Neuroscience

Neuroscience focuses on understanding the central and peripheral nervous systems that control human senses, behavior and thought. Read on to learn about job duties, academic requirements, employment outlook and earnings for this field.

Is Neuroscience for Me?

Career Overview

As a biomedical science discipline, neuroscience aims to understand the workings of the nervous system, including the brain, spinal cord and nerves. Neuroscientists study everything from proteins and nerve cells to memory and cognition. If you pursue this career, you may focus on emotional behavior, brain development, aging, stress or other neurological functions to better understand the human condition. You can use your knowledge to improve and find new treatments for a range of neurological and psychiatric disorders, including Alzheimer's disease, Parkinson's disease, stroke and schizophrenia. A strong scientific background, coupled with a fascination of human psychology, is necessary for success in the neuroscience field.

Employment Options

As a neuroscientist, you could work as a professor within medical schools or research universities, teaching neuroscience and conducting investigations. Or, you could work as a research scientist for private research institutions or government agencies, like the National Institutes of Health. If you focus on medical or clinical neuroscience, you may work in hospitals and industrial settings, focusing on patients and treatment methods.

Alternatively, you may qualify for administrative positions within the pharmaceutical and biotechnology industries. Entry-level job opportunities may be found within industry and related allied health fields, including such positions as biomedical lab technician or pharmaceutical sales representative, for example.

Job Outlook and Salary Statistics

If you're interested in becoming a neuroscientist, employment and earnings potential appear promising. According to the U.S. Bureau of Labor Statistics (BLS), jobs for medical scientists, including neuroscientists, are projected to grow by 13% between 2012 and 2022, which is as fast as the national average for all occupations (www.bls.gov). Biochemists and biophysicists should experience employment growth of 19% during that same period. The BLS reports that the median annual salary for biochemists and biophysicists was $81,480 in 2012. Medical scientists earned $76,980.

How Can I Become a Neuroscientist?

Education Programs

You can study neuroscience at the bachelor's, master's and doctoral degree levels. A bachelor's degree in neuroscience can prepare you for many entry-level careers; however, a doctoral degree is generally required in order to work as a neuroscientist. Entry into a neuroscience doctoral degree program requires a bachelor's degree in a biological, physical or behavioral science discipline. Though not generally required for admission, a master's degree in the field is designed to provide additional advanced-level training in preparation for doctoral studies or professional employment.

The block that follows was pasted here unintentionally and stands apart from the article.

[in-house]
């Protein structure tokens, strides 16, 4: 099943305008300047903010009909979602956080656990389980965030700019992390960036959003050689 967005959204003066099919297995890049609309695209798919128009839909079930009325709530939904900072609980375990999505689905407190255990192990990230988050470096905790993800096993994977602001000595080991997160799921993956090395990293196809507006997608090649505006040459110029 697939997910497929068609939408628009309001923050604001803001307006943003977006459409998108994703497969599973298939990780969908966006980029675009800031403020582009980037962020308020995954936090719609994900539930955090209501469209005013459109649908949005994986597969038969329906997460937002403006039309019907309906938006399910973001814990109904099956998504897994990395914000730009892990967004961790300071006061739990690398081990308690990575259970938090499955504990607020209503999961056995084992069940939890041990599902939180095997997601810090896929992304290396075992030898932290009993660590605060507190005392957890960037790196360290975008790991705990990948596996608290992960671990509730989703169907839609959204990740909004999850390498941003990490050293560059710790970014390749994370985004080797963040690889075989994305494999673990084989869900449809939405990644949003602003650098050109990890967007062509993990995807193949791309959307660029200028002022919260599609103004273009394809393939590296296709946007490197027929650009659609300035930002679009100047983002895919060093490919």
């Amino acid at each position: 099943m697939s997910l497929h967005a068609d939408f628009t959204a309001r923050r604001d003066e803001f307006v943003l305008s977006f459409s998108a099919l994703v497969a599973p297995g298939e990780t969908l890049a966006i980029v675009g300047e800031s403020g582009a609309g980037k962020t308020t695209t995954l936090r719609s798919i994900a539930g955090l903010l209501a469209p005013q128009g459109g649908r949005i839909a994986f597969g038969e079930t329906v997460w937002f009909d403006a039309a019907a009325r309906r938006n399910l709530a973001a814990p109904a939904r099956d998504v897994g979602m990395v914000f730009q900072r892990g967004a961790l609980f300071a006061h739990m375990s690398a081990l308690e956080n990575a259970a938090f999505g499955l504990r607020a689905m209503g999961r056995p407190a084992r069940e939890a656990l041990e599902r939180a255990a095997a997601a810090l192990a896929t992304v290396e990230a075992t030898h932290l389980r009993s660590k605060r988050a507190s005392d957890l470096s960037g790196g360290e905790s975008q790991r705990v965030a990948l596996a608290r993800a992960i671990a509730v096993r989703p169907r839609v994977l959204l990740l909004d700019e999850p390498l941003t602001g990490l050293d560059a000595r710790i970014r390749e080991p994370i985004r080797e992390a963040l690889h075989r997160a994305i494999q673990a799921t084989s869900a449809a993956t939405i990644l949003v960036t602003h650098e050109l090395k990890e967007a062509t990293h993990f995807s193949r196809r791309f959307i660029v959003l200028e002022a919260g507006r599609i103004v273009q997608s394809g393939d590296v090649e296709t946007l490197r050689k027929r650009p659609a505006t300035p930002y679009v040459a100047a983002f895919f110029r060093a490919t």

Topics of Study

Your core courses within a bachelor's degree program emphasize physics, chemistry, biology and mathematics, while upper-level neuroscience courses generally include neurophysiology, cognition, neurobiology, clinical neurophysiology and neuroanatomy. Bachelor's degree programs typically require you to gain research experience within university laboratories, and some schools offer work-related experience through internships.

Graduate-level courses can include cellular neurobiology, ethics, neuropharmacology, molecular neurobiology, research statistics and grant writing. To earn the doctoral degree, you need to pass oral and written examinations and complete a researched dissertation project. The typical duration of a neuroscience doctoral degree program averages 5-6 years.

Specializations

Many schools offer further concentration options at the graduate level, such as in molecular biology, systems neuroscience, pharmacology and clinical neuroscience. Dual degree programs are also available at the undergraduate and graduate levels of study. For instance, you may consider earning a 5-year combined bachelor's and master's degree in neuroscience. Such programs generally require seminar courses and research projects, in addition to standard undergraduate coursework. At the graduate level, you may pursue a dual Doctor of Philosophy and Doctor of Medicine (Ph.D./M.D.) degree, which involves medical training and dissertation research to prepare you for a career in academic medicine or clinical research.

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